A user comes across an app where she needs to present a credential, e.g. a bank identity credential. She starts the presentation flow at this app and is sent to her wallet (e.g. via SIOP v2 and OpenID Connect 4 Verifiable Presentations). The wallet determines the desired credential type(s) from the request and notifies the user that there is currently no matching credential in the wallet. The wallet now offers the user a list of suitable issuers, which might be based on an issuer list curated by the wallet publisher. The user picks one of those issuers and is sent to the issuer's user experience (web site or app). There the user authenticates and is asked for consent to issue the required credential into her wallet. She consents and is sent back to the wallet, where she is informed that a credential was sucessfully created and stored in the wallet.

3.2. Holder initiated credential issuance (credential presentation as pre-requisites)

A user comes across an app where she needs to present a credential, e.g. an university diploma. She starts the presentation flow at this app and is sent to her wallet (e.g. via SIOP v2 and OpenID Connect 4 Verifiable Presentations). The wallet determines the desired credential type(s) from the request and notifies the user that there is currently no matching credential in the wallet. The wallet now offers the user a list of suitable issuers, which might be based on an issuer list curated by the wallet publisher. The user picks one of those issuers (her university) and is notified that the issuer requires an identity credential as pre-requisite for issuance of the diploma. The wallet also offers to send the existing bank identity credential to the issuer for that purpose. The user confirms and is sent to the issuer's user experience (web site or app). The issuer evaluates the bank identity credential, looks up the user in its database, finds her diploma and offers to issue a verifiable credential. The user consents and is sent back to the wallet, where she is informed that a diploma verifiable credential was sucessfully created and stored in the wallet.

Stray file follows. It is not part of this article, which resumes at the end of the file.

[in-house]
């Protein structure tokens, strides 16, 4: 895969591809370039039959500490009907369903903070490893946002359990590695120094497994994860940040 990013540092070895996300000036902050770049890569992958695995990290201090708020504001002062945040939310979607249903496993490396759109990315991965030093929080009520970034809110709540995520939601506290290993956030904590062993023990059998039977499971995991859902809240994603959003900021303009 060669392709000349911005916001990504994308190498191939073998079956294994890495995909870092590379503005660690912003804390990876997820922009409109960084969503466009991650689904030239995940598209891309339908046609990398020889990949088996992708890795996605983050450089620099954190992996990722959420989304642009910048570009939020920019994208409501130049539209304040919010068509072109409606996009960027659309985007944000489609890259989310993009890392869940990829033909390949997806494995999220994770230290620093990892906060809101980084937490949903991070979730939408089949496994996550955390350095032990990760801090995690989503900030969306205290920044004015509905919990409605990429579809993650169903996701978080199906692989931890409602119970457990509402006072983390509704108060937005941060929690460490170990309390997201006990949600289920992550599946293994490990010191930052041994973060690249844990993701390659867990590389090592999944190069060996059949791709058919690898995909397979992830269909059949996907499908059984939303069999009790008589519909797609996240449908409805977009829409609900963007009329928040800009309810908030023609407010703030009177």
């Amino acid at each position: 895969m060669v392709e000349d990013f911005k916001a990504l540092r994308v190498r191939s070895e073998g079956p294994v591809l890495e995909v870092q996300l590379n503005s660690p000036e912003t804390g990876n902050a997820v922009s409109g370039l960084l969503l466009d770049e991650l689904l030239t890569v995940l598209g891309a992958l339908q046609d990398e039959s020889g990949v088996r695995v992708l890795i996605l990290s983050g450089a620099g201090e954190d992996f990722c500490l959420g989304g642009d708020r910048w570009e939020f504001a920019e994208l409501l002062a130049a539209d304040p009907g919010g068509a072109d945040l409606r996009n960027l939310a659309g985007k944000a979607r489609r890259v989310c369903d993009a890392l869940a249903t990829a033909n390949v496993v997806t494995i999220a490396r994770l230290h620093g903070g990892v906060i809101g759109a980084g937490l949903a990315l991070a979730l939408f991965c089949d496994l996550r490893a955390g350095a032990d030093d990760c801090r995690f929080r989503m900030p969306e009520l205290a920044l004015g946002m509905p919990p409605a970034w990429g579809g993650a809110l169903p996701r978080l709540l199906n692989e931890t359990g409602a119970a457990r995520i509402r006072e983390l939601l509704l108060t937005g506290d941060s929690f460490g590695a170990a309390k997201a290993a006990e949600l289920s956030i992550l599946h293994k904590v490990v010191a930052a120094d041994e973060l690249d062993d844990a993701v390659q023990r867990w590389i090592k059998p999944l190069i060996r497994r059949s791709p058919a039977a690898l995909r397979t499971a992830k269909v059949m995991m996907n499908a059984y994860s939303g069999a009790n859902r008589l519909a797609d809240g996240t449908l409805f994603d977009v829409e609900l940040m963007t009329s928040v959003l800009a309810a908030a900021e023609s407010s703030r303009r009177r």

3.3. Holder initiated credential issuance (with on-demand credential presentation)

A user comes across an app where she needs to present a credential, e.g. an university diploma. She starts the presentation flow at this app and is sent to her wallet (e.g. via SIOP v2 and OpenID Connect 4 Verifiable Presentations). The wallet determines the desired credential type(s) from the request and notifies the user that there is currently no matching credential in the wallet. The wallet now offers the user a list of suitable issuers, which might be based on an issuer list curated by the wallet publisher. The user picks one of those issuers (her university). The user confirms and is sent to the issuer's user experience (web site or app). The user logs in to the univerity, which determines that the respective user account is not verified yet. The user is offered to either use a video chat for identification or to fetch a suitable identity credential from her wallet. The user decides to fetch the necessary credential from her wallet and is sent back. In the wallet, she picks a suitable credential and authorizes transfer to the university. The wallet sends her back to the university. Based on the bank identity credential, the university verifies her identity and looks up her data in its database. The university finds her diploma and offers to issue a verifiable credential. The user consents and is sent back to the wallet, where she is informed that a diploma verifiable credential was sucessfully created and stored in the wallet.